Why Screen Children for Hearing Loss
Overall in the school-aged population, as many as 9 to 10 of every 1000 children have a permanent hearing loss and about 1 in 7 (14%) will have either permanent or temporary hearing problems that impact on school performance.
There are numerous risk factors that can help pediatricians identify patients aged younger than 3 years who warrant close monitoring or hearing screening. These are listed in the Table below and include parental history of hearing problems, parental suspicion
- Caregiver concern regarding hearing, speech, language, or developmental delay.
- Family history of permanent childhood hearing loss.
- Neonatal intensive care of longer than 5 days or any of the following, regardless of length of stay: extracorporeal membrane oxygenation; assisted ventilation; exposure to ototoxic medications (gentamycin and tobramycin) or loop diuretics (furosemide/Lasix); and hyperbilirubinemia that requires exchange transfusion.
- In utero infections (eg, cytomegalovirus, herpes, rubella, syphilis, and toxoplasmosis).
- Craniofacial anomalies, including those that involve the pinna, ear canal, ear tags, ear pits, and temporal bone anomalies.
- Physical findings (eg, white forelock) associated with a syndrome known to include a sensorineural or permanent conductive hearing loss.
- Syndromes associated with hearing loss or progressive or late-onset hearing loss: neurofibromatosis; osteopetrosis; Usher syndrome; Waardenburg syndrome; Alport syndrome; Pendred syndrome; Jervell and Lange-Nielson syndrome.
- Neurodegenerative disorders (eg, Hunter syndrome) or sensory motor neuropathies (eg, Friedreich ataxia, Charcot-Marie-Tooth disease).
- Culture-positive postnatal infections associated with sensorineural hearing loss, including confirmed bacterial and viral (eg, herpes viruses, varicella) meningitis.
- Head trauma, especially basal skull/temporal bone fracture that requires hospitalization.
- Recurrent or persistent otitis media for at least 3 months.
Several studies have shown that OAE hearing screening can be easily performed in pediatric practice and it will identify children with hearing problems. Otoacoustic emissions can be used as a screening test for any age. The technology is especially convenient with infants and toddlers, for whom audiometry can be difficult or impossible to perform. It is also helpful in deciding if surgical management is needed for bilateral middle ear effusion of longer than 3 months’ duration.
When sound enters the ear canal, the tympanic membrane vibrates and the middle ear ossicular chain transmits the sound to the cochlea. The sound waves in the cochlea excite the outer hair cells and a backwash of sound energy–otoacoustic emissions (OAEs)–travels in the reverse direction, from the cochlea through the middle ear into the ear canal. In an abnormal ear, the intensity of the emissions is much weaker than in a normal ear.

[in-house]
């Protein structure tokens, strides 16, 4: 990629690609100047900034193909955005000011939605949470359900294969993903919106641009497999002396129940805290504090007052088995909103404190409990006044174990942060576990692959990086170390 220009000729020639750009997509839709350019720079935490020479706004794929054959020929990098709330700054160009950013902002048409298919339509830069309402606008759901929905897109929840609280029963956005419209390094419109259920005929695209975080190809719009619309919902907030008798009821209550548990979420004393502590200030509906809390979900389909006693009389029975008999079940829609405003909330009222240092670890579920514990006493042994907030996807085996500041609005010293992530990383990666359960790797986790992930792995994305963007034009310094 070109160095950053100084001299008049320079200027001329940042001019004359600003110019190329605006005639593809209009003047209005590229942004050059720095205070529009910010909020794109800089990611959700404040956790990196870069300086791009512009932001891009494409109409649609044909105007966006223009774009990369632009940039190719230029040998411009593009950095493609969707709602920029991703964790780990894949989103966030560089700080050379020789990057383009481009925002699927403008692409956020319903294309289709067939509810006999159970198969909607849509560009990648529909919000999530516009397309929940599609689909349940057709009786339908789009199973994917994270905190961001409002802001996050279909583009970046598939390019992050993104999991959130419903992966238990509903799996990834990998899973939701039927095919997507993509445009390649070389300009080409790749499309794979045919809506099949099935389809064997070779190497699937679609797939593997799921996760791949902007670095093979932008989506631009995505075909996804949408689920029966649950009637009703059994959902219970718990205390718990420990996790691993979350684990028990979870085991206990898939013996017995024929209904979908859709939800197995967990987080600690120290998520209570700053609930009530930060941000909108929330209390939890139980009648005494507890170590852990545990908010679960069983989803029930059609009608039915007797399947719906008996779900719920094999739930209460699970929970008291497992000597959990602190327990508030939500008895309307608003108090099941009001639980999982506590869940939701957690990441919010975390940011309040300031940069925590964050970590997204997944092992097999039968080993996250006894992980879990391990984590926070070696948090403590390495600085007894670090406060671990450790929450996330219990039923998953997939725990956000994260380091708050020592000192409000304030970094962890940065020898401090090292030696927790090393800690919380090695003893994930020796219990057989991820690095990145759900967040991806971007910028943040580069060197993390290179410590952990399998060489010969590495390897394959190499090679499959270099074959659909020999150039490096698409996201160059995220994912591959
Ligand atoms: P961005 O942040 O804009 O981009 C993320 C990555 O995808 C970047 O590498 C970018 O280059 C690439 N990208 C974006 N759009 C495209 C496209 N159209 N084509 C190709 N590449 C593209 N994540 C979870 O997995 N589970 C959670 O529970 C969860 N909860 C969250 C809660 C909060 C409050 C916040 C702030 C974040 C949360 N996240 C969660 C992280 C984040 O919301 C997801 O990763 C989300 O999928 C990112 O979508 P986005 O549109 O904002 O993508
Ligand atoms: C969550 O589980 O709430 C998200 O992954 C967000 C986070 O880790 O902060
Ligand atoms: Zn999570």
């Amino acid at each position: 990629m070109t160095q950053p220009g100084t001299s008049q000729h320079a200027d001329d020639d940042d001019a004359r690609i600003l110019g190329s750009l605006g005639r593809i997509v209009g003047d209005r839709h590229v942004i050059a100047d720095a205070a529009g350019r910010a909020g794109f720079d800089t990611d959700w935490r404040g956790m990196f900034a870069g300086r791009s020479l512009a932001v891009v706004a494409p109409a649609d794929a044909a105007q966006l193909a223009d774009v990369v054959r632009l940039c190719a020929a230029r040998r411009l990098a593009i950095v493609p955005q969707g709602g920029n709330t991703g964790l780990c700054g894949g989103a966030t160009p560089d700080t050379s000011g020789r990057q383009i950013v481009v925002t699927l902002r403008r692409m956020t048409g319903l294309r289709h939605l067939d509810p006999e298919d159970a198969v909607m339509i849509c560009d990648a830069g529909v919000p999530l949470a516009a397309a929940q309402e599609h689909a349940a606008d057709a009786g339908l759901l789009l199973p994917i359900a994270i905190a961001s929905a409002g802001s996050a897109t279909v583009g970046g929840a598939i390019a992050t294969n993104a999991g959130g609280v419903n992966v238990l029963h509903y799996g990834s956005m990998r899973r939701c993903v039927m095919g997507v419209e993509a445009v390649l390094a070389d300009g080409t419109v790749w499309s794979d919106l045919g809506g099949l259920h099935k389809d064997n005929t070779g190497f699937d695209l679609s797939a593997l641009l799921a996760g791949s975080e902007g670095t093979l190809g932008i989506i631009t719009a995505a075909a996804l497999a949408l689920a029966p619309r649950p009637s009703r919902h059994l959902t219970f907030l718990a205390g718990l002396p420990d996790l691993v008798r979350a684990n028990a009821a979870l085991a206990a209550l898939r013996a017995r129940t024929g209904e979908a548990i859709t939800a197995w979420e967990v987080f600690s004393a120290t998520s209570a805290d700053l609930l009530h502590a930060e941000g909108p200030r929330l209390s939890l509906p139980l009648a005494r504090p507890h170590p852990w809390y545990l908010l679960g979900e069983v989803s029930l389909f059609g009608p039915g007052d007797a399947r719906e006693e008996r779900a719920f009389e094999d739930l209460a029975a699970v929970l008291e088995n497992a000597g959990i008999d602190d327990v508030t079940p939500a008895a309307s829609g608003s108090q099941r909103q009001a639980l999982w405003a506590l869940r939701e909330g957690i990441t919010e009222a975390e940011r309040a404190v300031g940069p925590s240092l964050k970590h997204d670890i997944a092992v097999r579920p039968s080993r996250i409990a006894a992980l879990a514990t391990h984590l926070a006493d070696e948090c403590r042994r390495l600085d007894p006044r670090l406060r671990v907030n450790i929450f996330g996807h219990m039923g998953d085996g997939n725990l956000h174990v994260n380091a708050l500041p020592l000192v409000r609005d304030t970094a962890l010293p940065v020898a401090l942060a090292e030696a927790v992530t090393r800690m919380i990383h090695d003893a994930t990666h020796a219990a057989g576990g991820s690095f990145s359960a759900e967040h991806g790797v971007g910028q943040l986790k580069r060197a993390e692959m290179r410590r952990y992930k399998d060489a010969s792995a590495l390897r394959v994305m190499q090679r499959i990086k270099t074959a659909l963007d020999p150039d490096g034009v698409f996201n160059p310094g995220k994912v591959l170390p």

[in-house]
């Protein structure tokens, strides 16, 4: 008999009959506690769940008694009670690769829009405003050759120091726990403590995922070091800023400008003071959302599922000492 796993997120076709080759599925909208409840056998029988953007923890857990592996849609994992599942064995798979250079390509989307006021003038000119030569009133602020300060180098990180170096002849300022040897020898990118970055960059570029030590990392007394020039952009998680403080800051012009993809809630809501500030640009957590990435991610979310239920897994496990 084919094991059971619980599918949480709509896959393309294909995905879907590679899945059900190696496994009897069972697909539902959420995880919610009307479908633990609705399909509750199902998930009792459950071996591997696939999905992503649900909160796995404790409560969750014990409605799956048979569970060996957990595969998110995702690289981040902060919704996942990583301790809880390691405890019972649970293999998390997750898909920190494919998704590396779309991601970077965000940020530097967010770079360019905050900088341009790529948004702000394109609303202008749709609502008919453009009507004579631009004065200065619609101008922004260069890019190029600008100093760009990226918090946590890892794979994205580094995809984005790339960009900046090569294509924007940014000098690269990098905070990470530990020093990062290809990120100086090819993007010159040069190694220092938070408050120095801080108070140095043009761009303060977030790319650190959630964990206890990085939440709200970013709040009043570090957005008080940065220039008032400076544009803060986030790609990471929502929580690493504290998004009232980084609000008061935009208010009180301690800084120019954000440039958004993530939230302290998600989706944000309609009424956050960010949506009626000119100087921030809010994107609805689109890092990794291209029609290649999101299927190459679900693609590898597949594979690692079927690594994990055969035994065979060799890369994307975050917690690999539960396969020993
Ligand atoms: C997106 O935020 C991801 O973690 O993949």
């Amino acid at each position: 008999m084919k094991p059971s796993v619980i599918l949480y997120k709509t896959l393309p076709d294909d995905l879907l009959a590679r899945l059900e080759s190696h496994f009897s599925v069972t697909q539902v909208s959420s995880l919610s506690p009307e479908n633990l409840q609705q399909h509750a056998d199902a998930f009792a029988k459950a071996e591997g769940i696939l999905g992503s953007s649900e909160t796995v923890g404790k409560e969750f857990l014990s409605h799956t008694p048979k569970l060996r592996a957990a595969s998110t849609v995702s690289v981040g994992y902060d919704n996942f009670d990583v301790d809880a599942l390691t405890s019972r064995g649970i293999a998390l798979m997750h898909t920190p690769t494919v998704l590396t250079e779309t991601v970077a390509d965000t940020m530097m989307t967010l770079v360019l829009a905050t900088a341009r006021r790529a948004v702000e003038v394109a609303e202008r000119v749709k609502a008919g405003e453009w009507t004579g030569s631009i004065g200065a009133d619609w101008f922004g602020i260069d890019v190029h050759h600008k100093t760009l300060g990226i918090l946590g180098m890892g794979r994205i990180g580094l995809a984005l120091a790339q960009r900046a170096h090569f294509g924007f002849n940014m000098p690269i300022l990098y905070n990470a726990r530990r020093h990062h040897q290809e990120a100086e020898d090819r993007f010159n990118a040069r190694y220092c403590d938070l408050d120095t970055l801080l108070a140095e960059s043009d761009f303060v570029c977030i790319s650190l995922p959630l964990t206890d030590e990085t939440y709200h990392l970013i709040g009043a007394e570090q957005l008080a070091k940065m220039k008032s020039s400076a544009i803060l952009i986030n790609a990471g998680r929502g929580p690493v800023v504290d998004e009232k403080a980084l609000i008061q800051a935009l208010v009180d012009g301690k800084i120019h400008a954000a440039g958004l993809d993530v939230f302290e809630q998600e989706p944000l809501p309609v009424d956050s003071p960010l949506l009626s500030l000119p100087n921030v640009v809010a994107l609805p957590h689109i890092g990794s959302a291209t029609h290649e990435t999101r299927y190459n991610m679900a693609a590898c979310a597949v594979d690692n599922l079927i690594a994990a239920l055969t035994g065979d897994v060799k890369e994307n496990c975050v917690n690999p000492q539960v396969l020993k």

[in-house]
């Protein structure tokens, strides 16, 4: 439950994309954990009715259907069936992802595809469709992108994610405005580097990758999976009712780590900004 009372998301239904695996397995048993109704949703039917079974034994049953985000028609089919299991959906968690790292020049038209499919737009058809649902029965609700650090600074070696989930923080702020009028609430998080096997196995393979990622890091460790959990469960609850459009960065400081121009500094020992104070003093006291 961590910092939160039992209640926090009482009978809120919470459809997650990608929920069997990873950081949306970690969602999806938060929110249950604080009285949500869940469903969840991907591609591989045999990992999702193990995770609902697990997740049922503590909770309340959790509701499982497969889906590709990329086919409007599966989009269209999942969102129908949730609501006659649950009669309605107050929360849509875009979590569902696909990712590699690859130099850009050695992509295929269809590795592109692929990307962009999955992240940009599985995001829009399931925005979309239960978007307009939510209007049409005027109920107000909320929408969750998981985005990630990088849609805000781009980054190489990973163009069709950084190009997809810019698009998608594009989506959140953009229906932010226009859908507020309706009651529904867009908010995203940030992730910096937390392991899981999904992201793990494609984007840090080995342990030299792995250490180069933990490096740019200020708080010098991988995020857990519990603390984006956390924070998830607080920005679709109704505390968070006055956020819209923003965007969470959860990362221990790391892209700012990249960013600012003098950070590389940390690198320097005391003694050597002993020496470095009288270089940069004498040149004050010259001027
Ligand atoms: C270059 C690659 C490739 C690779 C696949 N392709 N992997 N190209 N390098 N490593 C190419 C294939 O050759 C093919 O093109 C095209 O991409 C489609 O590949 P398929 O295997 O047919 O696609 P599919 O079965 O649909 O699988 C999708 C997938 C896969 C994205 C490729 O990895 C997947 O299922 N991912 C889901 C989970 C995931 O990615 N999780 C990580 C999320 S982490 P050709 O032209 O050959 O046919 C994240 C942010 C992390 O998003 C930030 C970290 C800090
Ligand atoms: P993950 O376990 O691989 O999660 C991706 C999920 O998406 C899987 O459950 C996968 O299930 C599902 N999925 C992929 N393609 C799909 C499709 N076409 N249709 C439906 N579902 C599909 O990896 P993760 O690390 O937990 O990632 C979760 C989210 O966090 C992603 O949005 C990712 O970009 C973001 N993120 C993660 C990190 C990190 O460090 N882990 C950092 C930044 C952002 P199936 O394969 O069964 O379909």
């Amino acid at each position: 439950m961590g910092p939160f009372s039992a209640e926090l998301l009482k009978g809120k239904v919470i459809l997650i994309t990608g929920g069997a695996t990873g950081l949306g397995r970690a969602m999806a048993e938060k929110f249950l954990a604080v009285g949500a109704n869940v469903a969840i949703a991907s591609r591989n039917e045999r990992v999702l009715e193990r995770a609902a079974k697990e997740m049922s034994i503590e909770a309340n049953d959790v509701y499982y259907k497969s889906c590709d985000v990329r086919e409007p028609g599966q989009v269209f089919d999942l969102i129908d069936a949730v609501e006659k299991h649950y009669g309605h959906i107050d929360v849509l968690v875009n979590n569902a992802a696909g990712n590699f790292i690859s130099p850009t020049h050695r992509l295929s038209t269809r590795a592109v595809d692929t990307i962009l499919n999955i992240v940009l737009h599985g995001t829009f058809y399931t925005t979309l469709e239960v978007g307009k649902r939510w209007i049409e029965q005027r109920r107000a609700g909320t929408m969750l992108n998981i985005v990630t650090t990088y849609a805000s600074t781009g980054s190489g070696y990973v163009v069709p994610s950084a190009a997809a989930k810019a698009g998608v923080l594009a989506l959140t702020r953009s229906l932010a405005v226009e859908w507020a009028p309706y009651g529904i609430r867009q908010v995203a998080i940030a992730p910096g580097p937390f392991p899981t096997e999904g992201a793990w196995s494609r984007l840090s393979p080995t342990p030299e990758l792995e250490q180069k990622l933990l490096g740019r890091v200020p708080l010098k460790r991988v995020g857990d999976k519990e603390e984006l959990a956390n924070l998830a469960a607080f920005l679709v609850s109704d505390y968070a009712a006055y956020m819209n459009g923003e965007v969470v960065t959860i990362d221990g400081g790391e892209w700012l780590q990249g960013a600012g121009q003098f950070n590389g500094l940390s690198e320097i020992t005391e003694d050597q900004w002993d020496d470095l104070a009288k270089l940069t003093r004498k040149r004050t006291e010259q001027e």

Transient OAEs are produced by the outer hair cells of the cochlea when a “click” sound stimulus is presented to the ear. In contrast, distortion product otoacoustic emissions (DPOAEs) are the emissions produced by the outer hair cells in the cochlea when sound stimulus is provided by the simultaneous presentation of 2 pure tones of equal intensity but different frequencies. In either situation, an OAE screening instrument, using a sensitive microphone in the ear canal, assigns a pass or fail grade for the child’s hearing based on an algorithm stored in memory.
Otoacoustic emissions screeners test hearing at 2, 3, 4, and 5 kHz in a matter of minutes. An infant or child who “refers” should be examined for evidence of ear canal obstruction with cerumen, otitis media, or serous otitis, with treatment as indicated. In the absence of a treatable cause, or watchful waiting in the case of a serous otitis, repeat testing should occur in 2 to 4 weeks’ time, and if there is no improvement, the child should be referred to a pediatric audiologistPediatricians should screen children for hearing problems throughout childhood as per the Bright Futures guidelines. This means screening children at ages 4, 5, 6, 8, and 10 years and whenever risk factors are identified. Additionally, those children who are being monitored for developmental delays or speech problems also should be subjected to hearing screening.
Good choices for hearing screening!
There are many OAE and hearing screeners on the market. Audiology Systems makes a comprehensive screener that does DPOAE screens, Tympanometry and pure tone audiometry. It’s the Sentiero Desktop Hearing Screening – it has a small foot print, can perform simultaneous OAE screening from both ears, and has a cartoon mode for tympanometry and OAE screening that encourages young children to cooperate. Prices range from the mid $5000 to $7000 range depending on configuration. Considering that practices are paid $10 for Audiometry and Tympanometry and $25 for OAEs, the cost of the device is usually recovered within 6 months to a year.
If a practice is interested in just OAE screening the Otometrics Madsen Alpha is a good choice. It is portable, durable, easy to use, and features a cartoon mode like the Sentiero Desktop above. Both devices have very durable ear probe cables that withstand breaking with frequent use. The Madsen Alpha is very affordable as well, selling for about $3400 to $4100.